The Court finds that substantial evidence supports the ALJ's finding that the Claimant experienced a medical improvement and was no longer disabled beginning October 1, 2007. Dr. Seybold's notes from October 12, 2007, show that, on physical examination, the Claimant was able to stand upright, forward flex and extend without pain, and had no showing of footdrop or any neurological deficit. R. at 136. Moreover, Dr. Seybold noted the Claimant was not taking pain medication for his lumbar spine, experienced some stiffness and had no severe back or leg pain. Id . However, on this same day, Dr. Seybold completed a county social services form in which he stated the Claimant was unable to work in any capacity. Id . at 107. As this report was unsupported by the objective medical findings, the ALJ properly awarded only limited weight to that finding. R. at 26-27. See, e.g., Veino v. Barnhart , 312 F.3d 578, 588 (2d Cir. 2002) (opinion of the treating physician is not afforded controlling weight where the treating physician issued opinions that are not consistent with other substantial evidence in the record).

The Claimant argues that because Dr. Seybold has recertified his 2007 opinions, they are still supported. However, Dr. Seybold relies on a July 2007 assessment by a physical therapist ("PT"), Todd Mansfield. R. at 91-108, 161-162; 2-3. PT Mansfield's report indicates that the Claimant had significant spinal scarring, which was not noted by a medical provider or depicted in a diagnostic image. Id . Moreover, PT Mansfield's report indicates that Claimant's limitations in sitting, standing, and walking were based on Claimant's subjective statements, rather than PT Mansfield's objective testing. ECF No. 8-7 at 94; see also, Aldrich v. Astrue, 5:08-CV-402, 2009 WL 3165726, at *7 (N.D.N.Y., Sept. 28, 2009) (holding the ALJ was entitled to give less than controlling weight to the opinion of a treating source who relied more on subjective complaints than on diagnostic or clinical evidence). Accordingly, the ALJ properly awarded PT Mansfield's report only limited weight. R. at 26.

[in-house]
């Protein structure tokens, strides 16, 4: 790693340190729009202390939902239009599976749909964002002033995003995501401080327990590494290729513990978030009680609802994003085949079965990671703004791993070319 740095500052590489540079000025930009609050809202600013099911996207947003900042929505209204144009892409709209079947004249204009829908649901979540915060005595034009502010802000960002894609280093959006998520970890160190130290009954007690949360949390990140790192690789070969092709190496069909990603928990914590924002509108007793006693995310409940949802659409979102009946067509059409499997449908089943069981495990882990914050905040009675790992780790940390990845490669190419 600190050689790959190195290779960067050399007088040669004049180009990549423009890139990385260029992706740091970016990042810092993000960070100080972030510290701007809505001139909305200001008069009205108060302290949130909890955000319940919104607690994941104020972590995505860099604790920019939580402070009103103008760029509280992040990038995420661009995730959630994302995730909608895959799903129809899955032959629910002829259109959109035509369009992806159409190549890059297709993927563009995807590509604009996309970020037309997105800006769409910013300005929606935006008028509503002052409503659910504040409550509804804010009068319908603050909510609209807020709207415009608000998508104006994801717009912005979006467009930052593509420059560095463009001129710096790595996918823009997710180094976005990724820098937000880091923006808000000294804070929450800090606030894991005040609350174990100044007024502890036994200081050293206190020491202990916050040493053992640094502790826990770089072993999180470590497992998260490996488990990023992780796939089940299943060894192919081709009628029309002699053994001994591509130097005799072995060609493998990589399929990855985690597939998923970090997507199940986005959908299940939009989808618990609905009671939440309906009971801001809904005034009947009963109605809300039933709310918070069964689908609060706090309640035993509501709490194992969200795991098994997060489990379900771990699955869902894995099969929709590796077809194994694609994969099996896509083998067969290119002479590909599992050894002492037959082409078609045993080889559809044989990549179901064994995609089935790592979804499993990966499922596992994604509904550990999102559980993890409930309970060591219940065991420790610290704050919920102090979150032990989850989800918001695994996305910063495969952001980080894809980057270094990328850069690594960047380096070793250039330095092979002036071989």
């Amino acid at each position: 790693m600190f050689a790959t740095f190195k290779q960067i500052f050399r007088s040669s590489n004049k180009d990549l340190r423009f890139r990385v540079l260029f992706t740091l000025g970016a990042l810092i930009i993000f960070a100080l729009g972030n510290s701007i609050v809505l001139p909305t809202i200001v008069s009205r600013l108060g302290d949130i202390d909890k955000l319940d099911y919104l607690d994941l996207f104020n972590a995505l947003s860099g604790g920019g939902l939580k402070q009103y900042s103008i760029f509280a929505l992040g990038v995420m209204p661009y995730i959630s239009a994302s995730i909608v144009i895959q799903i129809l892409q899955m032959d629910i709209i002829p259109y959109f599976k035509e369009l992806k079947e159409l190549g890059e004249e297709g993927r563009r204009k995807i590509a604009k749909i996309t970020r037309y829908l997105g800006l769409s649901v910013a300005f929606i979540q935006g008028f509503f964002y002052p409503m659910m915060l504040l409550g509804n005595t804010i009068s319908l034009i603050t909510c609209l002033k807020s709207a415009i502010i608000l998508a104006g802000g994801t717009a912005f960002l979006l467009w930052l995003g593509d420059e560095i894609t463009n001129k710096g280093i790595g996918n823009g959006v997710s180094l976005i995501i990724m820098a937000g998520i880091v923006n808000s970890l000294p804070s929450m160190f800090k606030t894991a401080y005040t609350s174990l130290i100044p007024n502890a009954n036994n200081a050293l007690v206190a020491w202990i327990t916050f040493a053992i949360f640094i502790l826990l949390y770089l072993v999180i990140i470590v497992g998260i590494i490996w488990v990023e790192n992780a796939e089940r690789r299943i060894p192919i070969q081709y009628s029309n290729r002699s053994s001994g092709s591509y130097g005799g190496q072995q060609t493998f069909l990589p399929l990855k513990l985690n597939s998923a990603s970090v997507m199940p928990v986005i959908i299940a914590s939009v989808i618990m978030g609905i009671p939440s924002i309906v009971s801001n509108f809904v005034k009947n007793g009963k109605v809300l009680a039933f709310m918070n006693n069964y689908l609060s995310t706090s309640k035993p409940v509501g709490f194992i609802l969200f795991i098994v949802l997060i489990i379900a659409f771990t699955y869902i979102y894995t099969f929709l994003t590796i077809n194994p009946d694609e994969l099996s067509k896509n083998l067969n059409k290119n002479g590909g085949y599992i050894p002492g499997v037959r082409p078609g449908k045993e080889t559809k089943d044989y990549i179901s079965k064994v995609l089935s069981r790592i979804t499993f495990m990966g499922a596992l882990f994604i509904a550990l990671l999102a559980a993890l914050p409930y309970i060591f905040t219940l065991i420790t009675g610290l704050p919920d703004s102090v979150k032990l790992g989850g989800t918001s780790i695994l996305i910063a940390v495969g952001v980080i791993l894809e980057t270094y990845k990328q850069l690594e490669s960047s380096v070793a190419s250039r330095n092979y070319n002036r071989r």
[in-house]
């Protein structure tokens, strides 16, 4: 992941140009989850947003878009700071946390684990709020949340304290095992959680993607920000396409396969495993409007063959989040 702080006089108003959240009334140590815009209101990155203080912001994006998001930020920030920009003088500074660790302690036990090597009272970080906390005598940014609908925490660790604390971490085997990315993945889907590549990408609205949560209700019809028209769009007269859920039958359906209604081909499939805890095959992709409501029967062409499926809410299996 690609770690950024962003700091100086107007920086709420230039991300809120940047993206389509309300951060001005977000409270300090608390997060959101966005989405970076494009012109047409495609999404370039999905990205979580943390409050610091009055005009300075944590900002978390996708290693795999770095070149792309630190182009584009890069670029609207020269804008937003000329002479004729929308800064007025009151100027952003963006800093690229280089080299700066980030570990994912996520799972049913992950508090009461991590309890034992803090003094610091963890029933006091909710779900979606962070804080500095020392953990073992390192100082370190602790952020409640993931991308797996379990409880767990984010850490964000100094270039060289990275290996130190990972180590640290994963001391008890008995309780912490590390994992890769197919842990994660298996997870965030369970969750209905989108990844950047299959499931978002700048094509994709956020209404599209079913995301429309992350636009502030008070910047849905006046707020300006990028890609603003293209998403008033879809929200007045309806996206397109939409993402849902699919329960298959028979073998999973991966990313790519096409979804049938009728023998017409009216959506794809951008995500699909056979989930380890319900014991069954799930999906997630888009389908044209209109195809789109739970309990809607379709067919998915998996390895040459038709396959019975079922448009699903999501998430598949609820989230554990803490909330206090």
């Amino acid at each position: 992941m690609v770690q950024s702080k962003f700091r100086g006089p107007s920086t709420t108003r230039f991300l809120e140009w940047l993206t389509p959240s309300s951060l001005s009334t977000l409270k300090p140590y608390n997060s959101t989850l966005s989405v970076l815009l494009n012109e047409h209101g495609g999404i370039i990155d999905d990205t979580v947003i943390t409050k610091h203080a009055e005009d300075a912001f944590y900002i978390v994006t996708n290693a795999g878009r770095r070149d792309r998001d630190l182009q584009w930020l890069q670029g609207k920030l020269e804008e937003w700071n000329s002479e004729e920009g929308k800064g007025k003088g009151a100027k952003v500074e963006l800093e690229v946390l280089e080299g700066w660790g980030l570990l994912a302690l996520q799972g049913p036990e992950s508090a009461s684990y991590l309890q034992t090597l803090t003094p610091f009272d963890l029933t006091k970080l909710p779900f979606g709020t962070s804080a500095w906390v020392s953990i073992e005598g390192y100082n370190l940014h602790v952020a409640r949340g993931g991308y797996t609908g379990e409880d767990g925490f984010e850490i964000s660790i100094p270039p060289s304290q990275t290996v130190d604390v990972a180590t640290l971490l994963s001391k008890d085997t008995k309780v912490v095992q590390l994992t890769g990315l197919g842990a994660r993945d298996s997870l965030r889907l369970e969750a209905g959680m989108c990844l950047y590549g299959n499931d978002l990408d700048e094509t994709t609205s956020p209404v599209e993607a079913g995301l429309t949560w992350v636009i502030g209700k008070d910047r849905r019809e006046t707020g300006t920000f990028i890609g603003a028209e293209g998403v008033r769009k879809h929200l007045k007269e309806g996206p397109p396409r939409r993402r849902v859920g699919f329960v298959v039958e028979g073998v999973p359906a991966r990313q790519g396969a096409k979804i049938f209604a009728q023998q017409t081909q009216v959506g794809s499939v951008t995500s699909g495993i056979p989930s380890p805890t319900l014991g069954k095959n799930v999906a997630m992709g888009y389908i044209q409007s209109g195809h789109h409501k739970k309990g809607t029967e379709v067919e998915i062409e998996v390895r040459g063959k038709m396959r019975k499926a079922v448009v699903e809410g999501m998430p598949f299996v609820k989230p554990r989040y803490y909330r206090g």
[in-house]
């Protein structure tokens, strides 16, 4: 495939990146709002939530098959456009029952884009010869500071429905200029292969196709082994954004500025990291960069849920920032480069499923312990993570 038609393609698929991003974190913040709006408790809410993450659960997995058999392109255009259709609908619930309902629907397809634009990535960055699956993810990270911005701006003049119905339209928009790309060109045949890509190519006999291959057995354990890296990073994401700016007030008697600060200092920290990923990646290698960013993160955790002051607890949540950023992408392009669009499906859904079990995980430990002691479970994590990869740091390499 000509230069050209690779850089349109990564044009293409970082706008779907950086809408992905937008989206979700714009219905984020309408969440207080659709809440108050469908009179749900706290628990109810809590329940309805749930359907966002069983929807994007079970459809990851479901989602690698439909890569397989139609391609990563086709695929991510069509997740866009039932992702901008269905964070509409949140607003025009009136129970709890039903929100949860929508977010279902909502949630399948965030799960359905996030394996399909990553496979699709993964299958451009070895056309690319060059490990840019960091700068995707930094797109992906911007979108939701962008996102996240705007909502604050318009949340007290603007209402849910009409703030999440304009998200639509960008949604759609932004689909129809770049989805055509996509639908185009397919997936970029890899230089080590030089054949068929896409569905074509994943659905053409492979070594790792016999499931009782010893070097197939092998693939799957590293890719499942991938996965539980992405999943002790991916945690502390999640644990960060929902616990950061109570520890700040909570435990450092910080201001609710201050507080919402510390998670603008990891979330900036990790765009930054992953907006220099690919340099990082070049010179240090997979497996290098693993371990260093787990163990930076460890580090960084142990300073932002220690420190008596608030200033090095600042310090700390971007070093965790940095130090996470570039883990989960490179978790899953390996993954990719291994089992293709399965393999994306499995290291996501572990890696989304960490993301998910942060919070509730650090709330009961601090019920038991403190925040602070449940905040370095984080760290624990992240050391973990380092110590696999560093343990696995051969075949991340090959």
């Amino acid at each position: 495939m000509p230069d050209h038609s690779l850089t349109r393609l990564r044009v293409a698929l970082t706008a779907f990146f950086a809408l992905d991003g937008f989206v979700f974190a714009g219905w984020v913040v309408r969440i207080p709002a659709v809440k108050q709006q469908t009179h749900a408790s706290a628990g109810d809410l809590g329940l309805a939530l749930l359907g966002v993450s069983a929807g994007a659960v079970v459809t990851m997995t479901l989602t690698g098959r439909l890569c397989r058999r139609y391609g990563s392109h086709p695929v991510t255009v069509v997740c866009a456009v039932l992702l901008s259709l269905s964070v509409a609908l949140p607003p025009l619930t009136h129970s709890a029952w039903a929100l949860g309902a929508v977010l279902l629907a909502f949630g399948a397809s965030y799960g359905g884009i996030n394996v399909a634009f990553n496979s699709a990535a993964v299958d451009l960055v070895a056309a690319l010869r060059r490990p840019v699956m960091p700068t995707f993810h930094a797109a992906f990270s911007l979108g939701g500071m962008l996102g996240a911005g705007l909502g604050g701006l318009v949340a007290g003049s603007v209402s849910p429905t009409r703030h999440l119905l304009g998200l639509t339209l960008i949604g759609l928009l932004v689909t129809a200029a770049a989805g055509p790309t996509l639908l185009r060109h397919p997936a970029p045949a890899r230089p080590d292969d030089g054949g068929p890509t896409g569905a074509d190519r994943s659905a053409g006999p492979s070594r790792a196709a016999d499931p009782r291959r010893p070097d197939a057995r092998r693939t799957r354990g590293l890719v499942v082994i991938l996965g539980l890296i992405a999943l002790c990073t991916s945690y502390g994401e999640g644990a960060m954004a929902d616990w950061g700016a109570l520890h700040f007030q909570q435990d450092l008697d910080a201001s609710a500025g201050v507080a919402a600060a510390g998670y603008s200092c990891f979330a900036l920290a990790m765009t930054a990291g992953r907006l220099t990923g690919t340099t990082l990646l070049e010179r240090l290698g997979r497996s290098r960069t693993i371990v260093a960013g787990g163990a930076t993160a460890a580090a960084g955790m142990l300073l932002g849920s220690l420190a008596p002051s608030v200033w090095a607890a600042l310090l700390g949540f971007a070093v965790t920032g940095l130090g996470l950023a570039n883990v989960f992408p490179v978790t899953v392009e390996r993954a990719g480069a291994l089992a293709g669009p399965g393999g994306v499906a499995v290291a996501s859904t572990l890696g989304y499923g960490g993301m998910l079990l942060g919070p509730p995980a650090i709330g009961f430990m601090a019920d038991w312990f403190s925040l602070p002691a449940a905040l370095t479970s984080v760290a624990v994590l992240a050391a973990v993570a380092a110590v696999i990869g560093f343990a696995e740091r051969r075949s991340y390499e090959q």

The Claimant further argues that the ALJ's reliance on Dr. Jimenez's report is unfounded. However, in his report, Dr. Jimenez notes that Claimant's lower back pain was alleviated by stretching and with mobility and that the pain did not radiate. Id . Claimant experienced some lumbar spine tenderness to palpation, but there was no noted kyphosis or scoliosis. R. at 139. Moreover, Claimant's balance, gait, and coordination were normal. Id . This finding is consistent with the medical evidence outlined above, and thus supported by substantial evidence.

Finally, there is additional medical evidence that Claimant's lumbar spine improved. On April 9, 2010, Claimant experienced only mild lumbosacral tenderness and was instructed to use ice therapy to reduce lumbar spine symptomatology. R. at 33. By August 10, 2010, Claimant's scar was healed and he experienced no tenderness, spasm, scoliosis, kyphosis, or trigger points, his gait and station were normal, and had a full range of motion. Id . at 22-23. Moreover, Claimant had no cervical or paracervical pain, spasm, or trigger points. Id . at 56. By March 31, 2011, Claimant's back pain was only occasional and he showed no signs of neurological compression. Id . at 70. As such, there is substantial evidence that Claimant experienced medical improvement that ended his disability. The ALJ's decision was based on substantial evidence and therefore does not warrant a reversal.


For the foregoing reasons, Claimant's motion on the pleadings is DENIED. Defendant's motion on the pleadings is GRANTED, and the Court AFFIRMS the final decision of the Commissioner.